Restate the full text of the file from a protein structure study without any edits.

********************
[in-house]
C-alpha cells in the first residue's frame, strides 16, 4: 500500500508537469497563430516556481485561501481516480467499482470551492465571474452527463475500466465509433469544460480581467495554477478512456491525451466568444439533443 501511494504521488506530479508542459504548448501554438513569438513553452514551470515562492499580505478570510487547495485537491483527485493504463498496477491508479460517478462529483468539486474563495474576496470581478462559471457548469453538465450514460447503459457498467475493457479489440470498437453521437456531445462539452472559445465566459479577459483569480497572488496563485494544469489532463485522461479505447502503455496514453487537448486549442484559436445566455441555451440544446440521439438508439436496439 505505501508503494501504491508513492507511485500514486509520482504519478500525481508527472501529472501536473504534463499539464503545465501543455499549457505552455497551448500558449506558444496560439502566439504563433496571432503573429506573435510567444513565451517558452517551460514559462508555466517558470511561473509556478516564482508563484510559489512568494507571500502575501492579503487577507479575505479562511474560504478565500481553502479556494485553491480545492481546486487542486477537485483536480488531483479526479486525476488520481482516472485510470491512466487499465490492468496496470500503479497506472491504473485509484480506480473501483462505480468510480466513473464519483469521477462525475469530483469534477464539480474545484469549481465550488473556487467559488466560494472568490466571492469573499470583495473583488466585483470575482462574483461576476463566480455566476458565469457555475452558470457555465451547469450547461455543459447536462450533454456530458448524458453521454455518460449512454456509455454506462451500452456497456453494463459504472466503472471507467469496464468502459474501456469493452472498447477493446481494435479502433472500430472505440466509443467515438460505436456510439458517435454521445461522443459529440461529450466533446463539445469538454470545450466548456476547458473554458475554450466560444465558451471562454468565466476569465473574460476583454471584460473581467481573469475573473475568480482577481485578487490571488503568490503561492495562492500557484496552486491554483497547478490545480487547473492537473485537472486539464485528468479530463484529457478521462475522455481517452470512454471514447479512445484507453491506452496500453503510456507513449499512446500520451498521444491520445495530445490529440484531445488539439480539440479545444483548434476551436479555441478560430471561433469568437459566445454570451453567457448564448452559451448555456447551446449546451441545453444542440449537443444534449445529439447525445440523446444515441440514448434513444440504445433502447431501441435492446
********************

[in-house]
C-alpha cells in the first residue's frame, strides 16, 4: 500500500508537469497563430516556481485561501481516480467499482470551492465571474452527463475500466465509433469544460480581467495554477478512456491525451466568444439533443 501511494504521488506530479508542459504548448501554438513569438513553452514551470515562492499580505478570510487547495485537491483527485493504463498496477491508479460517478462529483468539486474563495474576496470581478462559471457548469453538465450514460447503459457498467475493457479489440470498437453521437456531445462539452472559445465566459479577459483569480497572488496563485494544469489532463485522461479505447502503455496514453487537448486549442484559436445566455441555451440544446440521439438508439436496439 505505501508503494501504491508513492507511485500514486509520482504519478500525481508527472501529472501536473504534463499539464503545465501543455499549457505552455497551448500558449506558444496560439502566439504563433496571432503573429506573435510567444513565451517558452517551460514559462508555466517558470511561473509556478516564482508563484510559489512568494507571500502575501492579503487577507479575505479562511474560504478565500481553502479556494485553491480545492481546486487542486477537485483536480488531483479526479486525476488520481482516472485510470491512466487499465490492468496496470500503479497506472491504473485509484480506480473501483462505480468510480466513473464519483469521477462525475469530483469534477464539480474545484469549481465550488473556487467559488466560494472568490466571492469573499470583495473583488466585483470575482462574483461576476463566480455566476458565469457555475452558470457555465451547469450547461455543459447536462450533454456530458448524458453521454455518460449512454456509455454506462451500452456497456453494463459504472466503472471507467469496464468502459474501456469493452472498447477493446481494435479502433472500430472505440466509443467515438460505436456510439458517435454521445461522443459529440461529450466533446463539445469538454470545450466548456476547458473554458475554450466560444465558451471562454468565466476569465473574460476583454471584460473581467481573469475573473475568480482577481485578487490571488503568490503561492495562492500557484496552486491554483497547478490545480487547473492537473485537472486539464485528468479530463484529457478521462475522455481517452470512454471514447479512445484507453491506452496500453503510456507513449499512446500520451498521444491520445495530445490529440484531445488539439480539440479545444483548434476551436479555441478560430471561433469568437459566445454570451453567457448564448452559451448555456447551446449546451441545453444542440449537443444534449445529439447525445440523446444515441440514448434513444440504445433502447431501441435492446